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Result: Suppose $V$ is a finite dimensional complex vector space and $T:V \to V$ is a linear map. Then $T$ has an upper triangular matrix with respect to some basis of $V.$ [For the proof see: Linear algebra done right by sheldon axler third edition, p.149]

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My claim is: Suppose $V$ is a finite dimensional complex vector space and $T:V \to V$ is a linear map. Then $T$ has a diagonal with respect to some basis of $V.$

Here is my proof: Assume dim $V=n.$ Since $V$ is complex vector space, $T$ has an eigenvalue, say $\lambda_1$ (This is known fact). There for there is nonzero vector $v_1\in V$ such that $$Tv_1= \lambda_1 v_1$$.

Put $U_1=\text{span} (v_1).$ Note that $U_1$ is a subspace of $V.$ Then there is subspace $W\subset V$ such that $$V= U_1\oplus W$$ and dim $W=n-1.$

Again, we may say that $T$ is linear map on a complex vector space $W,$ and therefore it has a eigenvalue, say $\lambda_2$, and the corresponding eigenvector $0\neq v_2\in W$ and $Tv_2= \lambda_2 v_2.$

We may continue this process, and I think, we get $v_1, v_2,..., v_n$ linearly independent eigenvector of $T$. And therefore the matrix of $T$ with respec to this basis is diagonal.

My Question: Is my claim is correct? If not, where is the mistake in proof?

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  • $\begingroup$ No, also in the complex case it may happen that some eigenvalue is not regular. Take the $2 \times 2$ matrix $A$ such that $a_{12}=1$ and all the other entries are $0$. Its only eigenvalue is $0$, so if $A$ were diagonalizable, it would be similar to the zero matrix, absurd. $\endgroup$ – Francesco Polizzi Aug 9 '17 at 14:02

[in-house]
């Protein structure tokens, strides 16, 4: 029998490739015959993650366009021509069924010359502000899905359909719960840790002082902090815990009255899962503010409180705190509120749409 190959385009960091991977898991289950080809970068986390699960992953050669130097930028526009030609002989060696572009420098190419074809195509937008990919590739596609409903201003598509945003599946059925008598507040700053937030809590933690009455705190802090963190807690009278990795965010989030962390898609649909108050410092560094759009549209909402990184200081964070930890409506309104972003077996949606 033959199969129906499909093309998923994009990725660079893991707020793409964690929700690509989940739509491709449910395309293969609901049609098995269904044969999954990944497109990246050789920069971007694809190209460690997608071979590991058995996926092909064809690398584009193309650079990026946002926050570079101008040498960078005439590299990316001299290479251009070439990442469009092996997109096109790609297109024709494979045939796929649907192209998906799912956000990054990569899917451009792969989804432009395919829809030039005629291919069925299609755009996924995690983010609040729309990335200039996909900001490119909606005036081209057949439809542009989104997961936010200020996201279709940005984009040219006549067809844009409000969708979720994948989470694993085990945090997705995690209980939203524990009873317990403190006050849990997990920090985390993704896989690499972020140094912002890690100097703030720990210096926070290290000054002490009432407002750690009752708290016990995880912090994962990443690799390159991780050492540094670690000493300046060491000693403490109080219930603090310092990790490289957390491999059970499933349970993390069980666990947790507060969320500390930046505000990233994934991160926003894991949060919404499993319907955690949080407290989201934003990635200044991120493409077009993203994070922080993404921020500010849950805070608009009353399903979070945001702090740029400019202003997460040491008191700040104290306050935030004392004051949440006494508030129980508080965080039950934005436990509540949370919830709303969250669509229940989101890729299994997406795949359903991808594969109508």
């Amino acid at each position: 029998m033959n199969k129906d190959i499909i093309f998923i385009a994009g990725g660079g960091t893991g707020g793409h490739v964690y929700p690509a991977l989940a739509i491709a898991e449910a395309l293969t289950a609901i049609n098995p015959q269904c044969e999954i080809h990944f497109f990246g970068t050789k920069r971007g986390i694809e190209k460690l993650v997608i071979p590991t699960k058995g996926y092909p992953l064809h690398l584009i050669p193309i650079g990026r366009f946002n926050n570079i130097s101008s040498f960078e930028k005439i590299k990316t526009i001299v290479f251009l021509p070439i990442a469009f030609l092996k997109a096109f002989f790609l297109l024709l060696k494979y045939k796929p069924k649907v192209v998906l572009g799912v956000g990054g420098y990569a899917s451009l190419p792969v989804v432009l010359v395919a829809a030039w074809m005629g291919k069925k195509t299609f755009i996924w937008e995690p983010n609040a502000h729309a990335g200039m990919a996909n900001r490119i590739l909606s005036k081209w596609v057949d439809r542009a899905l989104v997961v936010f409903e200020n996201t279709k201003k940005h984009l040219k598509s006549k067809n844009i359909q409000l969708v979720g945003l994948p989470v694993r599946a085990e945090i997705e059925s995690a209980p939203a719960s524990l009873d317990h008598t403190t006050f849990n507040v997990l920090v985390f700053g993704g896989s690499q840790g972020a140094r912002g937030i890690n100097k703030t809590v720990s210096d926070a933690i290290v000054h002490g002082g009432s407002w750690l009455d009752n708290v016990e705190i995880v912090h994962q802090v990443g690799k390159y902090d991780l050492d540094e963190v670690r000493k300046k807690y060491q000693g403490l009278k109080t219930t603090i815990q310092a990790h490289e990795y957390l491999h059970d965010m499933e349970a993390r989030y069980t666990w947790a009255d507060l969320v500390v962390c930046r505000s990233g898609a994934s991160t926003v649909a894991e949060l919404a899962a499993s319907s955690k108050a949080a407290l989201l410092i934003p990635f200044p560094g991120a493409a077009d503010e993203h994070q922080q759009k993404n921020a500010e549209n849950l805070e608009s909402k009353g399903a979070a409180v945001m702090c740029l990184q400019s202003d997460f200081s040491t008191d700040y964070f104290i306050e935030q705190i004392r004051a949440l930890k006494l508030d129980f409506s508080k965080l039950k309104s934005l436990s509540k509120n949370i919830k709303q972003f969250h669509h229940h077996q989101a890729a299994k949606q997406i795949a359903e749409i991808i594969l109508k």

• $\begingroup$ How do you know you get $n$ linearly independent eigenvectors? Have you considered the case where we have repeated eigenvalues? $\endgroup$ – jacer21 Aug 9 '17 at 14:07
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Your claim is not correct. An error in your proof is that $T$ is not a linear map on $W$. Of course you can restrict $T$ to $W$, but for $w \in W$, there is no reason for $T(w)$ to be in $W$, so you have a map from $W$ to $V$.

For a counterxample, consider the map on $\mathbb{C}^2$ given by $(z_1,z_2)\mapsto (z_2,0)$.

For more information on what is true, look up Jordan Canonical Form.

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